Women: Calcium, Vit D Supplements Good for Bones
Consumer confusion over vitamin D and calcium seems likely to grow,
following claims from the Women's Health Initiative (WHI) trial about their
effect on bone health that oppose other studies. The combination of vitamin
D and calcium has long been recommended to reduce the risk of bone fracture
for older people, particularly those at risk of or suffering from
osteoporosis, which is estimated to affect about 75 million people in
Europe, the USA and Japan.
Use of these supplements is widely accepted by the general public, with
calcium reported to be the biggest seller in the US supplements industry,
with annual sales of about $993 (?836) million in 2004, according to the
Nutrition Business Journal. The new study poses a challenge to this
acceptance by concluding that calcium and vitamin D supplements did not
reduce the risk of fractures in post-menopausal women.
Published in the New England Journal of Medicine (Vol. 354, pp. 669-683),
the study followed 36,282 post-menopausal women with an average age of 62
at the start of the trial. Volunteers were randomly assigned to receive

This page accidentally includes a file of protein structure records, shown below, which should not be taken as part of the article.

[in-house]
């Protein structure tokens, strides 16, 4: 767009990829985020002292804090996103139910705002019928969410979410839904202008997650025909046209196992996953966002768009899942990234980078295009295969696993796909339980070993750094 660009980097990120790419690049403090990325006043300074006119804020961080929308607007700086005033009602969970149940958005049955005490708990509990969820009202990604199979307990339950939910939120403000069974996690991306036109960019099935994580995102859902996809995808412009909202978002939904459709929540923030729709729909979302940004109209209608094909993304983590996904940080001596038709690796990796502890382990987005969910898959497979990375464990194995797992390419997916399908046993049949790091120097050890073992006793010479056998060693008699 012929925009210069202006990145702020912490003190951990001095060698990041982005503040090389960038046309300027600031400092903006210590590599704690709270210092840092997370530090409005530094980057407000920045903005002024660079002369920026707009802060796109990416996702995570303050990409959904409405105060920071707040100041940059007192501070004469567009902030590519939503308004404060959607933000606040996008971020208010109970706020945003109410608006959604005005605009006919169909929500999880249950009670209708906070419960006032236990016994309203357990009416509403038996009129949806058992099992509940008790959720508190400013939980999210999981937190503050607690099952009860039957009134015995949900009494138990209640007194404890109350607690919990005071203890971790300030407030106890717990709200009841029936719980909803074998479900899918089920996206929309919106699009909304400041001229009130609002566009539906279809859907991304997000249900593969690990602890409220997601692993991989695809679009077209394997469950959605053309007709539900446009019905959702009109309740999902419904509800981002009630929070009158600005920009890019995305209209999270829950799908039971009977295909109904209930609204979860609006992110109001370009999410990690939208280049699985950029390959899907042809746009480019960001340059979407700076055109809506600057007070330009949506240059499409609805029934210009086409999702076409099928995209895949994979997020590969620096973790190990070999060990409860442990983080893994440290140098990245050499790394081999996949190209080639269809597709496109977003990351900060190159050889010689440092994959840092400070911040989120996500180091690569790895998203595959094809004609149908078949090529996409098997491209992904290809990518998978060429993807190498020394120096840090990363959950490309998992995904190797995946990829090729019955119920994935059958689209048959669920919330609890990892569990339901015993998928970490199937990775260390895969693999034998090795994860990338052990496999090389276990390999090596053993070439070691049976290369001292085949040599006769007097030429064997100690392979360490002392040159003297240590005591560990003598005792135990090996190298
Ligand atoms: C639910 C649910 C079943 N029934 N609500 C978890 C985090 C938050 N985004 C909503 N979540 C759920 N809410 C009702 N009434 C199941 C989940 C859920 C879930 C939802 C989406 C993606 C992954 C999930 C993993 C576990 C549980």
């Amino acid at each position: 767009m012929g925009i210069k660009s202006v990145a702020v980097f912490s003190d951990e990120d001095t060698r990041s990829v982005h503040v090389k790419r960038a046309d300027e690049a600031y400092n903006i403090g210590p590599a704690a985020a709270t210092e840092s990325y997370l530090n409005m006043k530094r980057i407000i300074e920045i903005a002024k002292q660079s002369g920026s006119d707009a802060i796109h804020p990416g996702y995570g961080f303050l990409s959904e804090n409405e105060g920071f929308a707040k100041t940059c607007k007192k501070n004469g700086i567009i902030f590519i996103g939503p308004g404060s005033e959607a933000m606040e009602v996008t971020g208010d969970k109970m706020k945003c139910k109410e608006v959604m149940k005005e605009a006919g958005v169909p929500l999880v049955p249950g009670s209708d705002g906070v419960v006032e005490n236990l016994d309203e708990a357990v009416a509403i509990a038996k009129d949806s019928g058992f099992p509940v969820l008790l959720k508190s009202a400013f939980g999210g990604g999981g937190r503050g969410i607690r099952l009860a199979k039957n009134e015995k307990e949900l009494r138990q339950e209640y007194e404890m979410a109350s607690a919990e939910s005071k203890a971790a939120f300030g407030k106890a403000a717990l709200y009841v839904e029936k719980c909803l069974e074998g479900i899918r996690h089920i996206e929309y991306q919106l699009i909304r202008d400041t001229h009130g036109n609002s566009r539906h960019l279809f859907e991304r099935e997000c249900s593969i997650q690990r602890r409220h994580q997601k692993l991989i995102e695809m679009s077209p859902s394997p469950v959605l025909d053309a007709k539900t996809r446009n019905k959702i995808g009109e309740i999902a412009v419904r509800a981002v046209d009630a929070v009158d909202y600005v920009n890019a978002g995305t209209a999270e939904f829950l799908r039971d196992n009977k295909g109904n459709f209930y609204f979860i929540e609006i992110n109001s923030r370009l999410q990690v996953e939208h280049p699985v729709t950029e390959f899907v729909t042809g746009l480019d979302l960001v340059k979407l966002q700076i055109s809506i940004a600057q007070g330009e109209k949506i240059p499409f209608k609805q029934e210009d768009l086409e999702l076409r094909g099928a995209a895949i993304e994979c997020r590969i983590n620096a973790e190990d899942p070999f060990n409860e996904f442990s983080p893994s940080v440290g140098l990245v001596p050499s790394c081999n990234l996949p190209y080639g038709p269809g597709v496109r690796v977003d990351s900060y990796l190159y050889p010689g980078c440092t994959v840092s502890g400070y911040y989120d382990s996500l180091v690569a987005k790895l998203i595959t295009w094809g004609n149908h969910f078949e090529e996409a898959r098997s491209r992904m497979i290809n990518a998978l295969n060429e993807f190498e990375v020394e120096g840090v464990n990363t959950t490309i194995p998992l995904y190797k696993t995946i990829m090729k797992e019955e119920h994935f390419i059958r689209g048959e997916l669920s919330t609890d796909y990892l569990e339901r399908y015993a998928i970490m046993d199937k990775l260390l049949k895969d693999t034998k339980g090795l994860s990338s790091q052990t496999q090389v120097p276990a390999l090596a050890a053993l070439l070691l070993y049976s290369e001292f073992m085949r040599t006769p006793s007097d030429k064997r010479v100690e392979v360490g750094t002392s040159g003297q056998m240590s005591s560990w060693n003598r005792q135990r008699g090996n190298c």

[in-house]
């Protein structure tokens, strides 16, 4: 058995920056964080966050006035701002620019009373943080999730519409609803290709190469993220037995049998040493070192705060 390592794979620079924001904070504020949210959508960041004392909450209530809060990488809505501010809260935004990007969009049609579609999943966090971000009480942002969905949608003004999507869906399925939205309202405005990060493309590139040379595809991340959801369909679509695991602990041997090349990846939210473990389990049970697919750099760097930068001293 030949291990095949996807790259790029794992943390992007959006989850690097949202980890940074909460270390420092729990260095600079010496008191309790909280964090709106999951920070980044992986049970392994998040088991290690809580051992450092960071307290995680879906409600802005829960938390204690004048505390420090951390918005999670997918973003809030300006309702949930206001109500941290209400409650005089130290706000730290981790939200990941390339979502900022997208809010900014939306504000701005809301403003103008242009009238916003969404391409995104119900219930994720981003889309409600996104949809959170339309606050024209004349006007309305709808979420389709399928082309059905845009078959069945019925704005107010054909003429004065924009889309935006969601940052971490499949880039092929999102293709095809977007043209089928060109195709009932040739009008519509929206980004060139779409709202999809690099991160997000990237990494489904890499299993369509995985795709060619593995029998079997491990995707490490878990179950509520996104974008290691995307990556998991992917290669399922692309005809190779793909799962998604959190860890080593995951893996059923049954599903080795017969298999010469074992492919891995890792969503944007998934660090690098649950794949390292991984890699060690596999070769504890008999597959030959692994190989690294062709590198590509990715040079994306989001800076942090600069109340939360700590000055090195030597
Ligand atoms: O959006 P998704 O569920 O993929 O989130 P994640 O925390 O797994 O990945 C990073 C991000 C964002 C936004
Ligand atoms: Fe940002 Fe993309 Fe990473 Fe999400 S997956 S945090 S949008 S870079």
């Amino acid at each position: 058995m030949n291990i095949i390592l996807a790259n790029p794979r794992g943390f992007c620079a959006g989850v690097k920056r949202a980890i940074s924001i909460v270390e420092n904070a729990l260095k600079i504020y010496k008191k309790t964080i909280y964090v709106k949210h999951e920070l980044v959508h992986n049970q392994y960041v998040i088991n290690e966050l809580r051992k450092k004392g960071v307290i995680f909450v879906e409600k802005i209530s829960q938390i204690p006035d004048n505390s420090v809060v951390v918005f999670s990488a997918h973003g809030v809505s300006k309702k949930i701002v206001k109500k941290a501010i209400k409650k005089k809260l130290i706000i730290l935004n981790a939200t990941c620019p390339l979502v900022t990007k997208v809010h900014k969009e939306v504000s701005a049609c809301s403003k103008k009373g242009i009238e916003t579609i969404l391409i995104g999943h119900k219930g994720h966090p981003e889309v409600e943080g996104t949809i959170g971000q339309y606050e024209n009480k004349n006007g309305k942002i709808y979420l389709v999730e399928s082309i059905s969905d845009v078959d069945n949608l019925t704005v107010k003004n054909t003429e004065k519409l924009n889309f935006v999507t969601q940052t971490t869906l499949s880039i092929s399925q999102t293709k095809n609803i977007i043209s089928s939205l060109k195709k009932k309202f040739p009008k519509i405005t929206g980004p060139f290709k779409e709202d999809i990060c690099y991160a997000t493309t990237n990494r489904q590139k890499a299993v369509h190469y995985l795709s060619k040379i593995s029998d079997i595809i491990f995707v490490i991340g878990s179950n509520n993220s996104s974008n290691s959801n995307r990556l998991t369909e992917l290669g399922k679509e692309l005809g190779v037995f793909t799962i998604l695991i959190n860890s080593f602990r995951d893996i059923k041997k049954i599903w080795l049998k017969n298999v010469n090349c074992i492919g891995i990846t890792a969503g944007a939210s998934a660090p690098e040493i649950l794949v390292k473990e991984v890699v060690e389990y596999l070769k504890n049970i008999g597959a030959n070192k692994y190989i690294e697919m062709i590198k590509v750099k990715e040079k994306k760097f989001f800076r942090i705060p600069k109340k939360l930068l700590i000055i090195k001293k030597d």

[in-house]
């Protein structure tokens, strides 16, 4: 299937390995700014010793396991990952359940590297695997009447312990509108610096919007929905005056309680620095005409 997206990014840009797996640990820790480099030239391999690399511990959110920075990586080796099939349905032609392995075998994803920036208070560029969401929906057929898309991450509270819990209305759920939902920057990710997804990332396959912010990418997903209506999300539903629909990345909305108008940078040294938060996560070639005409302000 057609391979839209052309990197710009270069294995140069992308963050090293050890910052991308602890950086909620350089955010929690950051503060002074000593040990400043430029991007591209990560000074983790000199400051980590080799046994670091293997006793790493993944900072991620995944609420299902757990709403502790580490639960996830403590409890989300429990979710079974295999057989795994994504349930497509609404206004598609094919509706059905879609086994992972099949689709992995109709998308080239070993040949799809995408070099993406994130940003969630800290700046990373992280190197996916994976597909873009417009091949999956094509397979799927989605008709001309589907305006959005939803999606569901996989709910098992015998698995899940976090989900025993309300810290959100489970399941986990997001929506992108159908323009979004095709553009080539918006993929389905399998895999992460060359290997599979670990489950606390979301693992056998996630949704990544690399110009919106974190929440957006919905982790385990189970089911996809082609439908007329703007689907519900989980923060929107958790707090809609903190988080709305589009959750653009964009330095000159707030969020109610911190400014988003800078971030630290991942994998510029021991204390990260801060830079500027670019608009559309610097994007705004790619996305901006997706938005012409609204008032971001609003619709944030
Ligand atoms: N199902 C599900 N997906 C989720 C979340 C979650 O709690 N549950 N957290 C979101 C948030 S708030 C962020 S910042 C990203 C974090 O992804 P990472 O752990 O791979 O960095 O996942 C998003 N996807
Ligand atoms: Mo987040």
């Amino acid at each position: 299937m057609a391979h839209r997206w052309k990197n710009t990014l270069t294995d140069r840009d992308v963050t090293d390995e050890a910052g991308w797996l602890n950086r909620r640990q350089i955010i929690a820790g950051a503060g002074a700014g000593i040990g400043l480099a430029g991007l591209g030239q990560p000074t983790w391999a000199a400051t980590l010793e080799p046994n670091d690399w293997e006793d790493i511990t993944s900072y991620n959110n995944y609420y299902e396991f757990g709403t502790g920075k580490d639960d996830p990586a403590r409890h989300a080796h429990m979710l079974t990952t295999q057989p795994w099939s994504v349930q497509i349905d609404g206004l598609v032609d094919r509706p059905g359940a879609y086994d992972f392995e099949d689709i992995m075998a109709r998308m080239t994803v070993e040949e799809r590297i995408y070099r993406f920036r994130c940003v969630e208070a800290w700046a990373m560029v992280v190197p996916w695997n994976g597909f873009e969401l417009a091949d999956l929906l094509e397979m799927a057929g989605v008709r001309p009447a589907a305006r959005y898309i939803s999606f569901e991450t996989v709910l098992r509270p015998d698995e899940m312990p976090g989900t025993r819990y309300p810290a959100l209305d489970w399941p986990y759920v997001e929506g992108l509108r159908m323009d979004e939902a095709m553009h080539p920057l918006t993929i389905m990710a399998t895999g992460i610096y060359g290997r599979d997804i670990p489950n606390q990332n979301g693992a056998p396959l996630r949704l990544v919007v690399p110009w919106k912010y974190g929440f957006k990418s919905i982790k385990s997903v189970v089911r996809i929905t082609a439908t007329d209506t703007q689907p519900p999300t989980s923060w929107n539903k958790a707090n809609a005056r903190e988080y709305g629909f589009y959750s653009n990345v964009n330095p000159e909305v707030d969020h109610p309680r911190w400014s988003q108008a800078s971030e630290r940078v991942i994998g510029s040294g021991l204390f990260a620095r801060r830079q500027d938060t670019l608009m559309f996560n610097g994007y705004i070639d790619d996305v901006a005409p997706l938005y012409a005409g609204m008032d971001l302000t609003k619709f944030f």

1000 mg of elemental calcium in the carbonate form and 400 IU of vitamin D3
per day, or a placebo. After an average of seven years of follow-up the
scientists reported: "Among healthy postmenopausal women, calcium with
vitamin D supplementation resulted in a small but significant improvement
in hip bone density, and did not significantly reduce hip fracture."
Such a sweeping generalization is somewhat misleading however. If one looks
just at the 59 percent of the participants who actually adhered to the
supplementation program (assuming 80 percent or more compliance with taking
the supplements), the data do, in fact, highlight the benefits of dual
vitamin D-calcium supplementation.
The number of fractures in this compliant group was 29 percent lower than
placebo. This indicates that supplementation with calcium and vitamin D did
significantly reduce the risk of hip fracture, as has been reported by